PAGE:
A subsidiary (sub) is a business entity or corporation that is fully owned or partially controlled by another company, termed as the parent, or holding, company. Ownership is determined by the percentage of shares held by the parent company, and that ownership stake must be at least 51%.
What are the Attributes of a Subsidiary?
A subsidiary operates as a separate and distinct corporation from its parent company. This benefits the company for the purposes of taxation, regulation, and liability. The sub can sue and be sued separately from its parent. Its obligations are also typically its own and are not usually a liability of the parent company.
The minimum level of ownership of 51% guarantees the parent company the necessary votes to configure the subsidiary’s board. This allows the parent to exercise control in company decision-making.
Parents and sub-companies need not operate in the same location, nor be in the same line of business. Subsidiaries may also have their own sub-companies; the line of succession forms a corporate group with varying degrees of ownership.
#1 Tax benefits
A parent company can substantially reduce tax liability through deductions allowed by the state. For parent companies with multiple subsidiaries, the income liability from gains made by one sub can often be offset by losses in another.
#2 Risk reduction
The parent-subsidiary framework mitigates risk because it creates a separation of legal entities. Losses incurred by a subsidiary do not readily transfer to the parent. In case of bankruptcy, however, the subsidiary’s obligations may be assigned to the parent if it can be proven that the parent and subsidiary are legally or effectively one and the same.
#3 Increased efficiencies and diversification
In some cases, creating subsidiary silos enables the parent company to achieve greater operational efficiency, by splitting a large company into smaller, more easily manageable companies.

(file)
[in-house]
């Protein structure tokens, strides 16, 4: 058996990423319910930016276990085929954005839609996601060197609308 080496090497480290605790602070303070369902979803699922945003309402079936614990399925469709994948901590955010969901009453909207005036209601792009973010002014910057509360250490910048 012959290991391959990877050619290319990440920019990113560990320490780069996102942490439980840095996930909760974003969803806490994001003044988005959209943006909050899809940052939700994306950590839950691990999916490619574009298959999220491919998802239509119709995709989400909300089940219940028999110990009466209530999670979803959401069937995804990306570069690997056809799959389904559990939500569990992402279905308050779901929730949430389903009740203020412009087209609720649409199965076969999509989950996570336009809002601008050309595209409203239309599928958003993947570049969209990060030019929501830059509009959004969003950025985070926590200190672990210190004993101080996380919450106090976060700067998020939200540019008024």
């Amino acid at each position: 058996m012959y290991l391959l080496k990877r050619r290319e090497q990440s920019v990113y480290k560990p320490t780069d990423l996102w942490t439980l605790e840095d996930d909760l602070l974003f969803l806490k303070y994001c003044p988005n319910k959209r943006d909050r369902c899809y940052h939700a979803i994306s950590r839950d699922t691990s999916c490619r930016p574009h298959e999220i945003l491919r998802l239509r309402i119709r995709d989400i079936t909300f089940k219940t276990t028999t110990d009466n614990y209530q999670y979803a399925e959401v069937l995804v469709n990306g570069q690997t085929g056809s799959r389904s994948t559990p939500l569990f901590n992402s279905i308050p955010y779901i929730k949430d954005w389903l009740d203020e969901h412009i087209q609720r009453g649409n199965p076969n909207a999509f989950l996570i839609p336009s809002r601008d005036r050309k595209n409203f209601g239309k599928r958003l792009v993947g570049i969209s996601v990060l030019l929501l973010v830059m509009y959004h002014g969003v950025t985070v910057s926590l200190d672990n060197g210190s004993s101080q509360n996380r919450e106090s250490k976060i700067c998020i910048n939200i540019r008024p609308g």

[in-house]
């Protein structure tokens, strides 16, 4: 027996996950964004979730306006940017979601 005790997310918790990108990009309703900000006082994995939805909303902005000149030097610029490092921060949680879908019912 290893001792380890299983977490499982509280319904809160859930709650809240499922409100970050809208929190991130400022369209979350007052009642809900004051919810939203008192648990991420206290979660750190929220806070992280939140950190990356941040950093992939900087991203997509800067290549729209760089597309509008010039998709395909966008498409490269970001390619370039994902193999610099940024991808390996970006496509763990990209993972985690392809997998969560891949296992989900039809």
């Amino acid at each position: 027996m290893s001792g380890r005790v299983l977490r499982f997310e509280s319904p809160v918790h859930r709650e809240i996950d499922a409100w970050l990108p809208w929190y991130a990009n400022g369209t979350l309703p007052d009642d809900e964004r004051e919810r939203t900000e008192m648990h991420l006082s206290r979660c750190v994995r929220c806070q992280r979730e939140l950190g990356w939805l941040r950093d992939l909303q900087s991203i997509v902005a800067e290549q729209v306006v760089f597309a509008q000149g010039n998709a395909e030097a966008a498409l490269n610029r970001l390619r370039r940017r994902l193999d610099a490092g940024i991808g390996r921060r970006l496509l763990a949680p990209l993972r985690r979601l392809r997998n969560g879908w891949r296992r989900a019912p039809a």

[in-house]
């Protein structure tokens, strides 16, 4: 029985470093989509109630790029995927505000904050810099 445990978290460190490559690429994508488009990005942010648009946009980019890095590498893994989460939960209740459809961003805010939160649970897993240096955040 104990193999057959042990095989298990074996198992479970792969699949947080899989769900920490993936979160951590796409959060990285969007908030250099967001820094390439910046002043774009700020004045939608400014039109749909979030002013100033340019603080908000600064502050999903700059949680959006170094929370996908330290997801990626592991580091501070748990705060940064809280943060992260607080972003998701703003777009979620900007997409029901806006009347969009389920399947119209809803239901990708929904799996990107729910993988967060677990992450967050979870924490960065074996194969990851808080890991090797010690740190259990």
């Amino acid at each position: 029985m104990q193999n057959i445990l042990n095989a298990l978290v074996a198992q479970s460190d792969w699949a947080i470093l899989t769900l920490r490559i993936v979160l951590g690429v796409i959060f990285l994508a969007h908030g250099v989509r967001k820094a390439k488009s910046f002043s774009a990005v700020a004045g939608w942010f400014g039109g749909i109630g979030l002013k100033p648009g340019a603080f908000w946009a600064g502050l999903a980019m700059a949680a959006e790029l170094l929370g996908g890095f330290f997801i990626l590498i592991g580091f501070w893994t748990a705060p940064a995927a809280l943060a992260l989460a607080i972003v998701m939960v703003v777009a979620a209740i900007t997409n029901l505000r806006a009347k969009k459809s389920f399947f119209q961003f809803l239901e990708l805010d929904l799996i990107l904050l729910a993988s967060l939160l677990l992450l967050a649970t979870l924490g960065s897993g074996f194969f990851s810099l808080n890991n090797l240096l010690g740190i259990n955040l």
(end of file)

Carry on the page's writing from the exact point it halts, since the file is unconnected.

#1 Limited control
A parent may have management control issues with its subsidiary if the sub is partly owned by other entities. Decision-making may also become somewhat tedious since issues must be decided through the chain of command within the parent bureaucracy before action can be taken.
#2 Legal costs
Lengthy and costly legal paperwork burdens result, both from the formation of a subsidiary company and in filing taxes.
Example of a Subsidiary Structure
One popular parent company in the digital industry is Facebook. Aside from being publicly traded on the open market, it also has multiple investment portfolios in other companies within the social media industry and is the parent firm of several software technology sub-companies.
Examples of Facebook sub-companies are:
Instagram, LLC – a photo-sharing site acquired by Facebook in April 2012 for approximately US$1B in cash and stock. Instagram remains separate in its operational management, being led by Kevin Systrom as CEO.
WhatsApp Inc. – Facebook acquired this popular messaging application for roughly US$19.3B in 2014.
Oculus VR, LLC – In March 2014, Facebook agreed to buy shares, worth $2B, of virtual reality company, Oculus.
Thank you for reading this guide to sub-companies and the various pros and cons of this type of corporate hierarchy. CFI’s mission is to help you become the best financial analyst possible. With that goal in mind, these additional CFI resources can help you on your way: